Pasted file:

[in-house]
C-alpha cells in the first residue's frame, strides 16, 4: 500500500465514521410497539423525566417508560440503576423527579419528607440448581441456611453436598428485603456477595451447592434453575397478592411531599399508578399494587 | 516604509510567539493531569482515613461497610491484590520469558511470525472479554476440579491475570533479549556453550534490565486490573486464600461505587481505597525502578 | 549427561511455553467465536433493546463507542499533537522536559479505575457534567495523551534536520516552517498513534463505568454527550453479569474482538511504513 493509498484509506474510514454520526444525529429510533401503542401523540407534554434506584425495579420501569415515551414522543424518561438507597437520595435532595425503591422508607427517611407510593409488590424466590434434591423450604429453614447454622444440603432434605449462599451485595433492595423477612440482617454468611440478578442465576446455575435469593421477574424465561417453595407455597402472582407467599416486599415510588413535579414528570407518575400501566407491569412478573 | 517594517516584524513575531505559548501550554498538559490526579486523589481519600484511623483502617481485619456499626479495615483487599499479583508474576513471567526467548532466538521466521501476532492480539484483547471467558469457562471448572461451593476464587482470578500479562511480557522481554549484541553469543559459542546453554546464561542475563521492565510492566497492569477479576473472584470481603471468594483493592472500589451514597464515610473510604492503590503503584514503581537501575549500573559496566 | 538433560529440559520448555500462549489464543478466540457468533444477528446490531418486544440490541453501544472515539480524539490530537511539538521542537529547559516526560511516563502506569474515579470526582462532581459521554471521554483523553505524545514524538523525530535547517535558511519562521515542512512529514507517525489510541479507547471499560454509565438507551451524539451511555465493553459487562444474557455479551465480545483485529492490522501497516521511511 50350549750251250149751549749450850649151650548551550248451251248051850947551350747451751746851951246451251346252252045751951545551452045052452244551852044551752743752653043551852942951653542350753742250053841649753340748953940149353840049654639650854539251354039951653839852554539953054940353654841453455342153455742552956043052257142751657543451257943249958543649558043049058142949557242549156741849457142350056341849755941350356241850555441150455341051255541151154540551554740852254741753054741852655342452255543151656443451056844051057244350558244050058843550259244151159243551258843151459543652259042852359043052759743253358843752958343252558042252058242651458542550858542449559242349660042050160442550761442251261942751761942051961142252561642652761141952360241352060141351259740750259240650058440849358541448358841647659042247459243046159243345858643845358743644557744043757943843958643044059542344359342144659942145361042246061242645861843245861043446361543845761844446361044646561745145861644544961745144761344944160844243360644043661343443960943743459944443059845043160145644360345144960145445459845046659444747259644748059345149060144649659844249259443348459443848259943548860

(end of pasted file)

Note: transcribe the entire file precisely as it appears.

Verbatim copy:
[in-house]
C-alpha cells in the first residue's frame, strides 16, 4: 500500500465514521410497539423525566417508560440503576423527579419528607440448581441456611453436598428485603456477595451447592434453575397478592411531599399508578399494587 | 516604509510567539493531569482515613461497610491484590520469558511470525472479554476440579491475570533479549556453550534490565486490573486464600461505587481505597525502578 | 549427561511455553467465536433493546463507542499533537522536559479505575457534567495523551534536520516552517498513534463505568454527550453479569474482538511504513 493509498484509506474510514454520526444525529429510533401503542401523540407534554434506584425495579420501569415515551414522543424518561438507597437520595435532595425503591422508607427517611407510593409488590424466590434434591423450604429453614447454622444440603432434605449462599451485595433492595423477612440482617454468611440478578442465576446455575435469593421477574424465561417453595407455597402472582407467599416486599415510588413535579414528570407518575400501566407491569412478573 | 517594517516584524513575531505559548501550554498538559490526579486523589481519600484511623483502617481485619456499626479495615483487599499479583508474576513471567526467548532466538521466521501476532492480539484483547471467558469457562471448572461451593476464587482470578500479562511480557522481554549484541553469543559459542546453554546464561542475563521492565510492566497492569477479576473472584470481603471468594483493592472500589451514597464515610473510604492503590503503584514503581537501575549500573559496566 | 538433560529440559520448555500462549489464543478466540457468533444477528446490531418486544440490541453501544472515539480524539490530537511539538521542537529547559516526560511516563502506569474515579470526582462532581459521554471521554483523553505524545514524538523525530535547517535558511519562521515542512512529514507517525489510541479507547471499560454509565438507551451524539451511555465493553459487562444474557455479551465480545483485529492490522501497516521511511 50350549750251250149751549749450850649151650548551550248451251248051850947551350747451751746851951246451251346252252045751951545551452045052452244551852044551752743752653043551852942951653542350753742250053841649753340748953940149353840049654639650854539251354039951653839852554539953054940353654841453455342153455742552956043052257142751657543451257943249958543649558043049058142949557242549156741849457142350056341849755941350356241850555441150455341051255541151154540551554740852254741753054741852655342452255543151656443451056844051057244350558244050058843550259244151159243551258843151459543652259042852359043052759743253358843752958343252558042252058242651458542550858542449559242349660042050160442550761442251261942751761942051961142252561642652761141952360241352060141351259740750259240650058440849358541448358841647659042247459243046159243345858643845358743644557744043757943843958643044059542344359342144659942145361042246061242645861843245861043446361543845761844446361044646561745145861644544961745144761344944160844243360644043661343443960943743459944443059845043160145644360345144960145445459845046659444747259644748059345149060144649659844249259443348459443848259943548860